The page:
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How social media is turning South Africa’s Rooibos tea into an international trend!

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When you drink your next cup of tea, did you ever stop to think about what made you reach for a cuppa?

We may not realise it, but social media has revolutionised the way we talk and think about what we eat and drink.

According to a recent Innova Market Insights consumer study, one in ten consumers in the US, Canada, Mexico, Spain, the Netherlands and Australia are influenced by social media in their food and beverage purchases. That number increases to a whopping one in five in China and India. In SA, the case is bound to be similar with more than 23 million users spending almost 3 hours on average a day on social media.

Every day, people all over the world post a gazillion snaps of the most beautifully styled dishes and drinks – created by either themselves or served to them with an aim to wow followers who are often left with a sense of envy and cravings for these foods and beverages.

It’s a phenomenon that is also having a big impact on tea consumption worldwide says Adele du Toit, spokesperson for the SA Rooibos Council.

“Before the social media boom, coffee was king, but these days tea is catching up to the popular brew. Aside from Facebook and Twitter, tea has been hash-tagged in over 29 million Instagram posts alone – arguably turning one of history’s oldest drinks into what may be the beverage industry’s sexiest new offering.”

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In her recently launched single, “Look What You Made Me Do”, pop star, Taylor Swift whets fans’ appetites for tea in her provocative video. Similarly, TV shows like Downton Abbey, which has entranced millions of viewers, is fuelling the current tea revival.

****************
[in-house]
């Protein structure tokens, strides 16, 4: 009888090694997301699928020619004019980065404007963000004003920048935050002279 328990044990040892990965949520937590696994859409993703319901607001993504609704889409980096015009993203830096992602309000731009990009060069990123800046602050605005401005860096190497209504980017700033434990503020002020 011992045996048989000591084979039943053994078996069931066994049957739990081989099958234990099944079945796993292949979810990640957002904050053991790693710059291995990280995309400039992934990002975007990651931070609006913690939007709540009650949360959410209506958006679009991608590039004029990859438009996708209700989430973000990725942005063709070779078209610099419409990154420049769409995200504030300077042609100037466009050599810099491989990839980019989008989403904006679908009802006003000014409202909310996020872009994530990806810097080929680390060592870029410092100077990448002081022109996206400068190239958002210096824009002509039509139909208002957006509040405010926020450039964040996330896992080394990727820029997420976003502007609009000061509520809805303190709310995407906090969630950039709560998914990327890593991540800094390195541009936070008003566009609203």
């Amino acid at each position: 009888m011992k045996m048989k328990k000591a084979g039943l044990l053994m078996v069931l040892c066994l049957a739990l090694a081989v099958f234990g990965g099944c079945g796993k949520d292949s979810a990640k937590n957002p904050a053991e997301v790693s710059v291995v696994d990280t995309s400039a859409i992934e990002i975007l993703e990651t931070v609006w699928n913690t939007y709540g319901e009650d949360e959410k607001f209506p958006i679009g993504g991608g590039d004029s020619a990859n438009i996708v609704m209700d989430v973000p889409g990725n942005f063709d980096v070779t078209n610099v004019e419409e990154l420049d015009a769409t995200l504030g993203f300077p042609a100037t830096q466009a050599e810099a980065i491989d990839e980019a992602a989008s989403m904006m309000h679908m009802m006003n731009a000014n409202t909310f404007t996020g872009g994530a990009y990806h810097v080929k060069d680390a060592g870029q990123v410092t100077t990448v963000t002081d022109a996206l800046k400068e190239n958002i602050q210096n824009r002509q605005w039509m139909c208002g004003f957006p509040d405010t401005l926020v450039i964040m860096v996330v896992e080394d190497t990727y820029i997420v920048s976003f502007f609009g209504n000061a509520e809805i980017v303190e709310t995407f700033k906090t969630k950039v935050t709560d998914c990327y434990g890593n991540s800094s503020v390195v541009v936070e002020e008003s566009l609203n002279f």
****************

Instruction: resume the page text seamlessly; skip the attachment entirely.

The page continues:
It’s posts like these from celebrity chefs, Gordon Ramsey and Siba Mtongana that’s catapulting our home-grown Rooibos to superstar status on social media. Popular platforms, such as Instagram and Facebook have made our Rooibos accessible to the more than 3.48 billion users that are currently active on social media, which in turn is strengthening the demand for the tea globally.
From Germany to Wisconsin (USA), peeps everywhere are posting these hot snaps to Instagram of our humble Rooibos, which only grows in the Cederberg region of the Western Cape. UK foodies love using Rooibos to add a burst of flavour and colour to their food and drink posts.
The power of social media: One person’s suggestion to try Rooibos-citrus- and apple ice tea in the Netherlands or Rooibos-vanilla in Spain has helped to promote home-grown Rooibos to thousands of people across the shores in a single day.

Visit www.facebook.com/rooiboscouncil.

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